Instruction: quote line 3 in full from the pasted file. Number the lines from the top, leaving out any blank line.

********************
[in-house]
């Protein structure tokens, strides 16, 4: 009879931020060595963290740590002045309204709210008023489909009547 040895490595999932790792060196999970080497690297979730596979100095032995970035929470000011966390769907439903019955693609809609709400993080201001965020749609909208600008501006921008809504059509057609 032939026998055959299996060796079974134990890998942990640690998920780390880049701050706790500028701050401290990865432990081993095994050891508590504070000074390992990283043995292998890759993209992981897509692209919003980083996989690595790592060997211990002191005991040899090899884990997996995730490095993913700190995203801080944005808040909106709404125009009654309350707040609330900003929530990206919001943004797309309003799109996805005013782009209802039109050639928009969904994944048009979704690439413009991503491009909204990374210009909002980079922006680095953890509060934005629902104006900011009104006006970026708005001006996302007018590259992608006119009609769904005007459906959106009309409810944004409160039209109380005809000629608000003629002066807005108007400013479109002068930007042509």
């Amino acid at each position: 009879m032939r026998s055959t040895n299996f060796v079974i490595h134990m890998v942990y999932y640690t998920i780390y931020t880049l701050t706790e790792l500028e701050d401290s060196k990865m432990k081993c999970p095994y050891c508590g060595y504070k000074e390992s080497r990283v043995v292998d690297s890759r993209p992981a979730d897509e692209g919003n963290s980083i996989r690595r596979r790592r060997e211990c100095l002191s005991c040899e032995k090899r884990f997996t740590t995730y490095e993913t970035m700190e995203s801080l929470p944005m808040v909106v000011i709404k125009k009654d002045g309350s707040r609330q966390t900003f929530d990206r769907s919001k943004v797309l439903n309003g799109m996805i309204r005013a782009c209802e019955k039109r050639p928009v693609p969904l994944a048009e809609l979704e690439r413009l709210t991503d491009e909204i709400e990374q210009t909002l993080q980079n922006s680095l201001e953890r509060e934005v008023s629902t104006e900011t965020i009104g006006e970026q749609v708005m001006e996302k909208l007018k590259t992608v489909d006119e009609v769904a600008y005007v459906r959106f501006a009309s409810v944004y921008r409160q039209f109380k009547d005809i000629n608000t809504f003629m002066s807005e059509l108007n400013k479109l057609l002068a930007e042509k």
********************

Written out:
């Amino acid at each position: 009879m032939r026998s055959t040895n299996f060796v079974i490595h134990m890998v942990y999932y640690t998920i780390y931020t880049l701050t706790e790792l500028e701050d401290s060196k990865m432990k081993c999970p095994y050891c508590g060595y504070k000074e390992s080497r990283v043995v292998d690297s890759r993209p992981a979730d897509e692209g919003n963290s980083i996989r690595r596979r790592r060997e211990c100095l002191s005991c040899e032995k090899r884990f997996t740590t995730y490095e993913t970035m700190e995203s801080l929470p944005m808040v909106v000011i709404k125009k009654d002045g309350s707040r609330q966390t900003f929530d990206r769907s919001k943004v797309l439903n309003g799109m996805i309204r005013a782009c209802e019955k039109r050639p928009v693609p969904l994944a048009e809609l979704e690439r413009l709210t991503d491009e909204i709400e990374q210009t909002l993080q980079n922006s680095l201001e953890r509060e934005v008023s629902t104006e900011t965020i009104g006006e970026q749609v708005m001006e996302k909208l007018k590259t992608v489909d006119e009609v769904a600008y005007v459906r959106f501006a009309s409810v944004y921008r409160q039209f109380k009547d005809i000629n608000t809504f003629m002066s807005e059509l108007n400013k479109l057609l002068a930007e042509k």